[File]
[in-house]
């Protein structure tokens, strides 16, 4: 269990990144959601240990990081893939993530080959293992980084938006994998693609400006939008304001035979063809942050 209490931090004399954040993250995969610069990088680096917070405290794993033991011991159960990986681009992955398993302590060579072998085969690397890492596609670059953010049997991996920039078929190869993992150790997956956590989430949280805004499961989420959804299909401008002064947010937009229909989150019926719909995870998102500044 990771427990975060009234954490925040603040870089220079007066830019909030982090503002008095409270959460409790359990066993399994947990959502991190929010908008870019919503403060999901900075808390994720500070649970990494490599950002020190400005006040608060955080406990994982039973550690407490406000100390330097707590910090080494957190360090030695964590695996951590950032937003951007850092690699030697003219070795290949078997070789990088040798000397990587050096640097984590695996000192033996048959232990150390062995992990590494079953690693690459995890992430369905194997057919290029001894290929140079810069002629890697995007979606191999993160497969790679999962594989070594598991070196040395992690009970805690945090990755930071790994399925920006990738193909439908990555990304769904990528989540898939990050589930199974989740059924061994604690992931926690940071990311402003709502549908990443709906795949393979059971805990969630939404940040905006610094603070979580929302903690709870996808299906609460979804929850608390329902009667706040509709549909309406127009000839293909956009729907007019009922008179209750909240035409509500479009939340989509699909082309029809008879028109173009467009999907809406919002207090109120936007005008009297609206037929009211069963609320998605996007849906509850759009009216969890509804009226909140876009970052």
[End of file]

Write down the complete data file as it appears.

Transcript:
[in-house]
């Protein structure tokens, strides 16, 4: 269990990144959601240990990081893939993530080959293992980084938006994998693609400006939008304001035979063809942050 209490931090004399954040993250995969610069990088680096917070405290794993033991011991159960990986681009992955398993302590060579072998085969690397890492596609670059953010049997991996920039078929190869993992150790997956956590989430949280805004499961989420959804299909401008002064947010937009229909989150019926719909995870998102500044 990771427990975060009234954490925040603040870089220079007066830019909030982090503002008095409270959460409790359990066993399994947990959502991190929010908008870019919503403060999901900075808390994720500070649970990494490599950002020190400005006040608060955080406990994982039973550690407490406000100390330097707590910090080494957190360090030695964590695996951590950032937003951007850092690699030697003219070795290949078997070789990088040798000397990587050096640097984590695996000192033996048959232990150390062995992990590494079953690693690459995890992430369905194997057919290029001894290929140079810069002629890697995007979606191999993160497969790679999962594989070594598991070196040395992690009970805690945090990755930071790994399925920006990738193909439908990555990304769904990528989540898939990050589930199974989740059924061994604690992931926690940071990311402003709502549908990443709906795949393979059971805990969630939404940040905006610094603070979580929302903690709870996808299906609460979804929850608390329902009667706040509709549909309406127009000839293909956009729907007019009922008179209750909240035409509500479009939340989509699909082309029809008879028109173009467009999907809406919002207090109120936007005008009297609206037929009211069963609320998605996007849906509850759009009216969890509804009226909140876009970052």